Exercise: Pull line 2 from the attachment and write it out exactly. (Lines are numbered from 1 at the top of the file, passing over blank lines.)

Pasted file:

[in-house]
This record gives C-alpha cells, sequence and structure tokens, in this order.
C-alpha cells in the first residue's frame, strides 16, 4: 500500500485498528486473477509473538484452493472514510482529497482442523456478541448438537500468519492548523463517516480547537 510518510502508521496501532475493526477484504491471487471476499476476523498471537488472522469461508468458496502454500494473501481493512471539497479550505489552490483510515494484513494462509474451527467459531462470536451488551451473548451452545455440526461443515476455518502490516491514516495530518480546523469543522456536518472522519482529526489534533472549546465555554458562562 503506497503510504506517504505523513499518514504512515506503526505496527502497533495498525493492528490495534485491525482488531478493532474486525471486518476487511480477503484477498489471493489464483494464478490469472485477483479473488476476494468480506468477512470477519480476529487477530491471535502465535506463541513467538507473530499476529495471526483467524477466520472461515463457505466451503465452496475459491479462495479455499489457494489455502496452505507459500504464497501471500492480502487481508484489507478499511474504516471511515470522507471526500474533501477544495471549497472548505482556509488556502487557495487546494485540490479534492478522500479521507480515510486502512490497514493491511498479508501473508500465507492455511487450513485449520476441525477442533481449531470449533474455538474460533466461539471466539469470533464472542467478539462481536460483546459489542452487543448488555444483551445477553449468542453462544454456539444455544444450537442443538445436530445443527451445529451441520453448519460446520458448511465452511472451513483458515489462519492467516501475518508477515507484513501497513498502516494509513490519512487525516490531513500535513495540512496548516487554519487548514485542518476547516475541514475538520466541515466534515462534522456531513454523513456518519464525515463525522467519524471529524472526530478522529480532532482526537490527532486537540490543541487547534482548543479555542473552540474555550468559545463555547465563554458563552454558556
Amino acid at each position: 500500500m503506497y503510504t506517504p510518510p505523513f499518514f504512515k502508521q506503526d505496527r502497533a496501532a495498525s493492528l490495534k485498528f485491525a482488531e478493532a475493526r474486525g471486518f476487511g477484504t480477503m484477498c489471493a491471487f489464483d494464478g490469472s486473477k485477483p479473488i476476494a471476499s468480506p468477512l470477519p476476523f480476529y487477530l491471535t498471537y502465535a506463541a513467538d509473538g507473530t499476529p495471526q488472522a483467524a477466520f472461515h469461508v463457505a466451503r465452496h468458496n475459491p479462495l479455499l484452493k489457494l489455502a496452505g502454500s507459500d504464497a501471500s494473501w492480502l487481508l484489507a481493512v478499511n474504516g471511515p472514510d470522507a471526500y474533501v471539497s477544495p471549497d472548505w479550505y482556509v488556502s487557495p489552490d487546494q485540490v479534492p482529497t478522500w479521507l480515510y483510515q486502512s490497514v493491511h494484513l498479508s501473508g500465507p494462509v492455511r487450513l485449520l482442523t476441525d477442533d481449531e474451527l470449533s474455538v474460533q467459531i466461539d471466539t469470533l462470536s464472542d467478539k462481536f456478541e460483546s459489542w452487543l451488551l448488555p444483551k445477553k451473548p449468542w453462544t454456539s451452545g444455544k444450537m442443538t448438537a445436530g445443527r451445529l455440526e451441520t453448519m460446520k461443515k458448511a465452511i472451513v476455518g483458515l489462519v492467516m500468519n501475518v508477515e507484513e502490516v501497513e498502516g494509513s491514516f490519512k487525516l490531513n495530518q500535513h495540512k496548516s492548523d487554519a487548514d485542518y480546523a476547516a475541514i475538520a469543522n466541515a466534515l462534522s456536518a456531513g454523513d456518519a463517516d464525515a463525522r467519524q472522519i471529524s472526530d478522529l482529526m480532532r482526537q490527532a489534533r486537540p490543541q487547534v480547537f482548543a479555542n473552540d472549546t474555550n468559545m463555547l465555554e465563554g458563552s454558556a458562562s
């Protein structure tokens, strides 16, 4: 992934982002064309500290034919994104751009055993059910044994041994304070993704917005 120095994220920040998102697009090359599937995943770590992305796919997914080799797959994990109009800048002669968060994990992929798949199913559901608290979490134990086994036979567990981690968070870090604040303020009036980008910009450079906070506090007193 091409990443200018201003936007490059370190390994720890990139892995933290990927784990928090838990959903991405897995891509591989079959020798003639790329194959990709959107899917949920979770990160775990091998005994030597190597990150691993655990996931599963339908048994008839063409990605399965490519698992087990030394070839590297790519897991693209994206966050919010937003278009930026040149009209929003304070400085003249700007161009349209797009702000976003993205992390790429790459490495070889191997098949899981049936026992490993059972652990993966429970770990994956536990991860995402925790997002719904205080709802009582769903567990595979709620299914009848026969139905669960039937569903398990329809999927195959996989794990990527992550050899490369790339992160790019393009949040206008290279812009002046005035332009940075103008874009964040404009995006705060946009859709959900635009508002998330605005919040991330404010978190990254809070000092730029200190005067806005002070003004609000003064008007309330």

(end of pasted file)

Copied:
This record gives C-alpha cells, sequence and structure tokens, in this order.